“In Mexico, if you are indigenous, a woman, and poor, you are screwed”: A Chat with Eufrosina Cruz – by Paula Chouza (El País)

~ This interview was originally published on March 13, 2013 ~


“In Mexico, if you are indigenous, a woman, and poor, you are screwed.”

Eufrosina Cruz Mendoza does not hold her father responsible for marrying his sister when she was 12. “He learned, with me, that I, a woman, was worth the same as my male brother,” says the congresswoman as she drinks a hot chocolate at the Café La Habana in Mexico City. Born in a small town in the hills of Oaxaca, where the laws are not those of the state but those of the town’s indigenous traditions (a legal system known as “usos y costumbres”), in 2008 Cruz demanded both her right to vote and to be elected municipal president (the equivalent of mayor) but both petitions were rejected “because she was a woman.” Thus began the political struggle of the woman who would become the leader of the Oaxacan state congress—the first indigenous woman—and who today serves as a federal congresswoman in Mexico’s Chamber of Deputies. “I didn’t want to repeat the story of my mother, to get married and have children while still a girl.”

Eufrosina is the protagonist of the documentary “Las sufragistas” a film by Ana Cruz that uses her story to tell of the struggle of Mexican women to win the vote. She recognizes that under the pretext of these “laws of self-rule” many women experience a violation of their human rights. “In 482 municipalities of Oaxaca, the system of usos y costumbres is still in force, and in nearly 100 of them women do not have the right to participate in the democratic process. But we c an change that. Usos y costumbres are about language, clothing… not the violation of progress.”

Nominated by the National Action Party (PAN), which ruled Mexico from 2000 to 2012, the congresswoman acknowledges that she maintains her freedom of conscience within the party. “Before I was with them, I knocked on a lot of doors, but few parties opened the space for your voice to be heard.” She is grateful for the opportunity that Calderón gave her, but reiterates that entering politics forced her to make sacrifices. “As a citizen, it is easier to question things, but change takes longer. When you are inside the system you become part of it, and you have to withstand the criticism. Oftentimes you are not in agreement with what is being voted on, and you are frustrated, but if you were not there you could do even less for the rights of those who are vulnerable.”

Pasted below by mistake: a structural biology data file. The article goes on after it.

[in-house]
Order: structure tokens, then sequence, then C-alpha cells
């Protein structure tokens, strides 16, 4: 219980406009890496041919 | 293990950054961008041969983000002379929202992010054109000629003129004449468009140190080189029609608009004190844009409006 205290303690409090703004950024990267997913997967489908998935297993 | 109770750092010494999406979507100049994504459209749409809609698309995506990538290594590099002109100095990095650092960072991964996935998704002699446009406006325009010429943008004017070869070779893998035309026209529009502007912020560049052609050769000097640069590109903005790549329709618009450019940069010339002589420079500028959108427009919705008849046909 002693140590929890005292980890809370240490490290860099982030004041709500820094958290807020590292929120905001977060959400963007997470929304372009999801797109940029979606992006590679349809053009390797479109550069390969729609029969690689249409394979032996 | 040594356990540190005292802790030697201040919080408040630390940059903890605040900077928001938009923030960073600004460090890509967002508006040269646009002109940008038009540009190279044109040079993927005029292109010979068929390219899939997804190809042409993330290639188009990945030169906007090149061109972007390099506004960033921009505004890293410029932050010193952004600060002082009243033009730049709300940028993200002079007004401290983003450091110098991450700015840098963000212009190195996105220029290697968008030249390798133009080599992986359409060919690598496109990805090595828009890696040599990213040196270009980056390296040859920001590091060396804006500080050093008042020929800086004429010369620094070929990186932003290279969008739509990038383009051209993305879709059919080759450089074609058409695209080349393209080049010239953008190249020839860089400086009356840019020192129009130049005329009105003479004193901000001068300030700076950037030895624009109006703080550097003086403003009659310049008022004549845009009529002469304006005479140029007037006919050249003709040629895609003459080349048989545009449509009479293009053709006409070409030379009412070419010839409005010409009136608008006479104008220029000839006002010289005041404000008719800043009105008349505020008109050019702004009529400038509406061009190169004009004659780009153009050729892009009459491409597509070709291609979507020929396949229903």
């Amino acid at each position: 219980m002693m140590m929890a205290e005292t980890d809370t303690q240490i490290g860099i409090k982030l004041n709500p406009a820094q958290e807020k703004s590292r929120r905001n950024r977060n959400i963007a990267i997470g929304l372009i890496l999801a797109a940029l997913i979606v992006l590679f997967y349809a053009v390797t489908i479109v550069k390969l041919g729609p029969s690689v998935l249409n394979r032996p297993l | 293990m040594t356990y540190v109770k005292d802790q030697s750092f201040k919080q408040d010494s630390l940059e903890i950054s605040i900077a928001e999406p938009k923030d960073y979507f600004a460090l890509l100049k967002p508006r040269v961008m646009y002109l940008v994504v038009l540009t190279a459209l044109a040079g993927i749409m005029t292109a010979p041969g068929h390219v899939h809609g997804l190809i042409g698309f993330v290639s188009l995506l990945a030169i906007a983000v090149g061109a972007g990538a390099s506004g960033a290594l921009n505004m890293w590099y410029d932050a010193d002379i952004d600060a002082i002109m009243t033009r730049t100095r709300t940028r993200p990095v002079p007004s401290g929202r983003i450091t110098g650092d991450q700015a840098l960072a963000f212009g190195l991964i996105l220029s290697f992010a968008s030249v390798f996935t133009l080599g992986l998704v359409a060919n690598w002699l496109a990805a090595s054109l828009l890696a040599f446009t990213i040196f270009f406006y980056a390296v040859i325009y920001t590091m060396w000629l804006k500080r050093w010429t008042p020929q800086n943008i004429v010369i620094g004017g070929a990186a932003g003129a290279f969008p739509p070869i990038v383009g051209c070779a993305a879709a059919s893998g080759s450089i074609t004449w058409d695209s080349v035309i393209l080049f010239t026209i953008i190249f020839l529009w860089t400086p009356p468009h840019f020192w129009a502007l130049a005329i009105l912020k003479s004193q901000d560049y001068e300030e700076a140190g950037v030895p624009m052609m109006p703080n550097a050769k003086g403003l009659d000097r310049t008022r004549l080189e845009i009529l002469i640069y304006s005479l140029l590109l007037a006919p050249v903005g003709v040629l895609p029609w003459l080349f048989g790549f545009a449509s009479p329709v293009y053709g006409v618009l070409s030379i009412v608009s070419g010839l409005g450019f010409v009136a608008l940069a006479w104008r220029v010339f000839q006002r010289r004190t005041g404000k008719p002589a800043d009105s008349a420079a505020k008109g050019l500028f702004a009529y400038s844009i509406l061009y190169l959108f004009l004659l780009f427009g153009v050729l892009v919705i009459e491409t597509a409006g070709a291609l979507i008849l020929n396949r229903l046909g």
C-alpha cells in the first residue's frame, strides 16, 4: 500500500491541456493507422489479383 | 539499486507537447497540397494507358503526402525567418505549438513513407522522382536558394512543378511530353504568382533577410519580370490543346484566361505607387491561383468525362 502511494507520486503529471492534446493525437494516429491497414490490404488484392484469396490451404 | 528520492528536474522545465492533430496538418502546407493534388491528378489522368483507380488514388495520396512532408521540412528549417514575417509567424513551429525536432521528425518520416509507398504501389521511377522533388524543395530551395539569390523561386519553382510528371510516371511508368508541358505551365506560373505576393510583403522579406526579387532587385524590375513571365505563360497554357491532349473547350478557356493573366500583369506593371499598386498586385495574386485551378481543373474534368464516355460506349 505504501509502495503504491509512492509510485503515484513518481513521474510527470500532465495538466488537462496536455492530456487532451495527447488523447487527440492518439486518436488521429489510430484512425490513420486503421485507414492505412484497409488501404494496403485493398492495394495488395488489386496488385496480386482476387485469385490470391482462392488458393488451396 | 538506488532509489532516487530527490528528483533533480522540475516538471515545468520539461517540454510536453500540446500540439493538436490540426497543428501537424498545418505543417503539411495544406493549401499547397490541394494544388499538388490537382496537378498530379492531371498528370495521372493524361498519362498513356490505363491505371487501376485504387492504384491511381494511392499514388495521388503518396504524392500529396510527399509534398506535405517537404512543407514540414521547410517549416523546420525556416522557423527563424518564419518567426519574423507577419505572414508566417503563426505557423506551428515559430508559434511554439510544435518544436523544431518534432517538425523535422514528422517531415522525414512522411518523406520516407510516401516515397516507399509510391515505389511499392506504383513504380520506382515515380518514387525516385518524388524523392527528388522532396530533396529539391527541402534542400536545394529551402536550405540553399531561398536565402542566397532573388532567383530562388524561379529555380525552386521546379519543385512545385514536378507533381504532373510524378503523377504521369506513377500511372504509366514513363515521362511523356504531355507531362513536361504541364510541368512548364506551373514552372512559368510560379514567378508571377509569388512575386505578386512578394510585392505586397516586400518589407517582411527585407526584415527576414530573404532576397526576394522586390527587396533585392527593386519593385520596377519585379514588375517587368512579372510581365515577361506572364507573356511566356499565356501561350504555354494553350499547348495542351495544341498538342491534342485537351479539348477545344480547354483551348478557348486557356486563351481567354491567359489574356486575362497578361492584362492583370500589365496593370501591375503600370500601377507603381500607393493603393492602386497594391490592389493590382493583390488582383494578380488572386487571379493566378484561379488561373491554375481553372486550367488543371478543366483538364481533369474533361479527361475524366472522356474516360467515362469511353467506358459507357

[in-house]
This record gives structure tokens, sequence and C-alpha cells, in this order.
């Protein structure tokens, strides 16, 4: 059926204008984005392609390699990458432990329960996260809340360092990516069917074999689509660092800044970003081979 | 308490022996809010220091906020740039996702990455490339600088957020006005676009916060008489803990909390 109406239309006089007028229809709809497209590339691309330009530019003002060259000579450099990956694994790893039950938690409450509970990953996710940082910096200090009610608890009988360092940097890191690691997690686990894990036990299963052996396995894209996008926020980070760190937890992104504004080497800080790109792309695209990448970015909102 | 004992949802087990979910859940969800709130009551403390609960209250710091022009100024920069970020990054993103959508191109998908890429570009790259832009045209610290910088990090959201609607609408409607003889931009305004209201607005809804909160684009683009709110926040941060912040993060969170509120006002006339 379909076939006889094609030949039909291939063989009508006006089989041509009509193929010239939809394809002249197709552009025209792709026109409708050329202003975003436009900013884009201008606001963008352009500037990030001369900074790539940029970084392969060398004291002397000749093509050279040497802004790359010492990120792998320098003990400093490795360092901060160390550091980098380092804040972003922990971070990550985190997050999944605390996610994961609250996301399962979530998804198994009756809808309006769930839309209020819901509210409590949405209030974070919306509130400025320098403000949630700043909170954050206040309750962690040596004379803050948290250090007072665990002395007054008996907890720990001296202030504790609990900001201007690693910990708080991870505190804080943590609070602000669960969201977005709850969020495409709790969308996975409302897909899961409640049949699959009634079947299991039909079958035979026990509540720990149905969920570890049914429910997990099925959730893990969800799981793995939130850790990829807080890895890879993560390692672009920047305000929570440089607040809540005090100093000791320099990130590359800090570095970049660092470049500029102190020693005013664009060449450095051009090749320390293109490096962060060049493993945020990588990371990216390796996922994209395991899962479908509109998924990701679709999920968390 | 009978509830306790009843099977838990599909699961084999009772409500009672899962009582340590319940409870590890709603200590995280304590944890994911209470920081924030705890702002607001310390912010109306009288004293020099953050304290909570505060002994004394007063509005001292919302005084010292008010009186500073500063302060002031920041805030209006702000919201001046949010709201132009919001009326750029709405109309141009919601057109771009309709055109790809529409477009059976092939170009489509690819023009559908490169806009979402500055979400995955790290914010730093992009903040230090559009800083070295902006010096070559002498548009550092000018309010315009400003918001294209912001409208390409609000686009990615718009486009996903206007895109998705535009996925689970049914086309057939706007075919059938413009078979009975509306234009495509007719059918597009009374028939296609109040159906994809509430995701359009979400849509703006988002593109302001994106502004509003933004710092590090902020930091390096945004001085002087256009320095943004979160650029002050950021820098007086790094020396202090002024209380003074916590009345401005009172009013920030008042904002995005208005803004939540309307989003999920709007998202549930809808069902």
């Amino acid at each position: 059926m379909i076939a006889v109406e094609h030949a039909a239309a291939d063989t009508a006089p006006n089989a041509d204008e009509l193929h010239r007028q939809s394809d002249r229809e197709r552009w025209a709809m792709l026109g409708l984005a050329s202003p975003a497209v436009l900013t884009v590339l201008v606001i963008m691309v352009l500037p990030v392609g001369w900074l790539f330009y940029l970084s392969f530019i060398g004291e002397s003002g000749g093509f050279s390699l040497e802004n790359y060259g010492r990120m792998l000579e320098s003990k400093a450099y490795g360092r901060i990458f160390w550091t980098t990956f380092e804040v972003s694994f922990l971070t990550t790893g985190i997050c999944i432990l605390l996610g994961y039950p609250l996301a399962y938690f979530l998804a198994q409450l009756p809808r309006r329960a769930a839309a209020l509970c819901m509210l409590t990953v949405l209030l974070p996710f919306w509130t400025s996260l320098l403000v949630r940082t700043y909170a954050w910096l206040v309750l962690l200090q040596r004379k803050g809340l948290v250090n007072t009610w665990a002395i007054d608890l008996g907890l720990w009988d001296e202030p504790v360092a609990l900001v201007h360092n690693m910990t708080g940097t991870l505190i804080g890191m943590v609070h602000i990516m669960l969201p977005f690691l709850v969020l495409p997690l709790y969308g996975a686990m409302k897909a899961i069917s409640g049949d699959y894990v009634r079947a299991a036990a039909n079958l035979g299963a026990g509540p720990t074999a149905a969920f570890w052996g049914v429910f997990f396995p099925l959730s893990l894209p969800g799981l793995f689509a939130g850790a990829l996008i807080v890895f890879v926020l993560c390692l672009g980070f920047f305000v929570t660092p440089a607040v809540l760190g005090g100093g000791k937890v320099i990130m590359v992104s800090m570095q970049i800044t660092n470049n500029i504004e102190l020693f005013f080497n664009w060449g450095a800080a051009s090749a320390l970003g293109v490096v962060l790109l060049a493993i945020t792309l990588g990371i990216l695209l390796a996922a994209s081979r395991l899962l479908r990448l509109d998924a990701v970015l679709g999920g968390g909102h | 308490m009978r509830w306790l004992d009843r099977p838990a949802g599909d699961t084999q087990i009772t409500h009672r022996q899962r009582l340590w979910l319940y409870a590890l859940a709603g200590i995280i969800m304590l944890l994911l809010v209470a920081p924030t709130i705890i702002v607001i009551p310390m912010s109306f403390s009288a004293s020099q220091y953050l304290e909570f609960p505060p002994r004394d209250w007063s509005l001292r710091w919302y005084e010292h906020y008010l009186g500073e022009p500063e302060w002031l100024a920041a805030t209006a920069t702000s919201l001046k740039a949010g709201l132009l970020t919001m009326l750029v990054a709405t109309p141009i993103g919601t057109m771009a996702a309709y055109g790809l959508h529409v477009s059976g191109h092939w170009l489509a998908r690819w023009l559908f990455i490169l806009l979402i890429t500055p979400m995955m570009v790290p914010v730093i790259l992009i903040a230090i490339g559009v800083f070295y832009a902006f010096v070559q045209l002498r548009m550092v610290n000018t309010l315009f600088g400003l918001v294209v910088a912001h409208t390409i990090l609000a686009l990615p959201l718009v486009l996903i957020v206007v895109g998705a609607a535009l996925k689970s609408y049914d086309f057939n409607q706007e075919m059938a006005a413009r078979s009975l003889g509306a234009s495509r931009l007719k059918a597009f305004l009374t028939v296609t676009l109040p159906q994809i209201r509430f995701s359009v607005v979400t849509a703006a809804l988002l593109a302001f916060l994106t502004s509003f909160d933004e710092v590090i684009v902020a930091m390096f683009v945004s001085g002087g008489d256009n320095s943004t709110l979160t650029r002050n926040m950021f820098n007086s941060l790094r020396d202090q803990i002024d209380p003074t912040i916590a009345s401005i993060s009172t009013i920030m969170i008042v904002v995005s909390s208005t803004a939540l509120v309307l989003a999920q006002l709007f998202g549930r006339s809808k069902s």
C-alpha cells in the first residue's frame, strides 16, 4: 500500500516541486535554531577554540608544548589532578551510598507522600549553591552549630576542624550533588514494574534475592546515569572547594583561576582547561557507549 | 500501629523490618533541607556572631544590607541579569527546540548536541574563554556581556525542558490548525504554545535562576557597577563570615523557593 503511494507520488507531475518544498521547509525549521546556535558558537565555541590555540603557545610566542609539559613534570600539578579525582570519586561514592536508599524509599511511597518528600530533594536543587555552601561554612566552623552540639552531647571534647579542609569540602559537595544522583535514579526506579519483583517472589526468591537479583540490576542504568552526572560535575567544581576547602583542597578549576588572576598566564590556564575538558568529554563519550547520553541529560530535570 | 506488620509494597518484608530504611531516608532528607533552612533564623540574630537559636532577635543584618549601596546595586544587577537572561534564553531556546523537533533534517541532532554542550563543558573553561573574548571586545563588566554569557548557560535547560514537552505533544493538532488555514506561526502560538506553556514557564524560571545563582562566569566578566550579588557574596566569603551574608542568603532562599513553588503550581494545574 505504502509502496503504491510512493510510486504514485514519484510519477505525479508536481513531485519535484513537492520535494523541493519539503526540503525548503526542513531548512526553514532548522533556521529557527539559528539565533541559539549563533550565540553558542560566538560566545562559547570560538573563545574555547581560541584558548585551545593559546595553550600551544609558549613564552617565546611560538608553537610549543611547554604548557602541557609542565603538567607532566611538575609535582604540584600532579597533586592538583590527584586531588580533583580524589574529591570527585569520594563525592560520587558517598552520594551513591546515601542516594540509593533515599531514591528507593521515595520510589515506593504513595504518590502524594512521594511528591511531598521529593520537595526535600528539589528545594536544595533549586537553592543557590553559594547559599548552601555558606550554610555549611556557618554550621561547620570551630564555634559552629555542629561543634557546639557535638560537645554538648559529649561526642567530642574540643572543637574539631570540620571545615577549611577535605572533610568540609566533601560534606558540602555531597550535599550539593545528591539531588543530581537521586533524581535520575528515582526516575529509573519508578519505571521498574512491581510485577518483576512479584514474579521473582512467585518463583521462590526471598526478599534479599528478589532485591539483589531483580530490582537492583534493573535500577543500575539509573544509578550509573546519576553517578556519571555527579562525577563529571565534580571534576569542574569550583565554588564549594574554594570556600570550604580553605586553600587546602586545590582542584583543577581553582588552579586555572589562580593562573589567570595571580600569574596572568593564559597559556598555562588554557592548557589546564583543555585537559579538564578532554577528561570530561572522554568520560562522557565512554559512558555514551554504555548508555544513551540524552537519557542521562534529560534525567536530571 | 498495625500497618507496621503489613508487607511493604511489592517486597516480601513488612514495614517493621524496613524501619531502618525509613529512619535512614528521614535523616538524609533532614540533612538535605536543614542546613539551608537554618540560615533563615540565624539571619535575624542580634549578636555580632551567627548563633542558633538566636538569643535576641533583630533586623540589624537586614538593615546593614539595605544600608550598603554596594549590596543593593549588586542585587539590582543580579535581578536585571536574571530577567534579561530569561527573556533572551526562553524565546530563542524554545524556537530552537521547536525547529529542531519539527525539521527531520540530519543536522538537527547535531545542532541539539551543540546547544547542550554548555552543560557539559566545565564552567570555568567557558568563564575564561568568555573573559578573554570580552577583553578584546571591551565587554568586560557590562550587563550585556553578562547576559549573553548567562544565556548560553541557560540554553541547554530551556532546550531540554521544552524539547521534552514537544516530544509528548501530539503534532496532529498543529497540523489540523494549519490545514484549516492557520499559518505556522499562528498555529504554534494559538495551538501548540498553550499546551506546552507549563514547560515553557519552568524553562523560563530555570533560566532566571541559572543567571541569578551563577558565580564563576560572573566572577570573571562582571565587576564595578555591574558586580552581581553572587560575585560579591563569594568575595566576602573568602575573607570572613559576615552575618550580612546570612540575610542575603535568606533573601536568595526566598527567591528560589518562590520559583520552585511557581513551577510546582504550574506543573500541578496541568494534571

During our interview, Cruz Mendoza frequently touched her belly. “There are 10 days left before the due date” and the congressional sessions, meetings, and interviews are tiring, she says with a smile. “But being pregnant is not a sickness,” she observes. When she is asked what she hopes Mexico will be for her child, she does not hesitate: “a country in which everyone is included, without distinctions, with equality of opportunities. Perhaps I won’t live to see everything I dream of, but I am here to create an opening for those who come after me, not because I have ambitions for my own career.”

Despite having suffered two attacks and despite leading a life that contradicts the society she was born into, she has never considered herself a victim. She feels that the discrimination she faces is more about her indigenous ethnicity than her gender. “At any rate, it is said that if you are indigenous, female, and poor, you’re screwed.” She argues for more spaces for indigenous communities in congress: “there are five indigenous representatives out of 500, and in reality we represent almost 16% of the Mexican population.” When the interview concludes, her hot chocolate is almost completely untouched. She asks for it to go, since it is time for her to rest. It is 7 PM and she has been working 11 hours.

Paula Chouza writes for El Pais. This story was originally published under the title “Aperitivo con Eufrosina Cruz” and is available at: http://sociedad.elpais.com/sociedad/2013/03/13/actualidad/1363196831_378581.html

Translation by Michael Lettieri, Trans-Border Institute

About Michael Lettieri

Program Officer at the Trans-Border Institute

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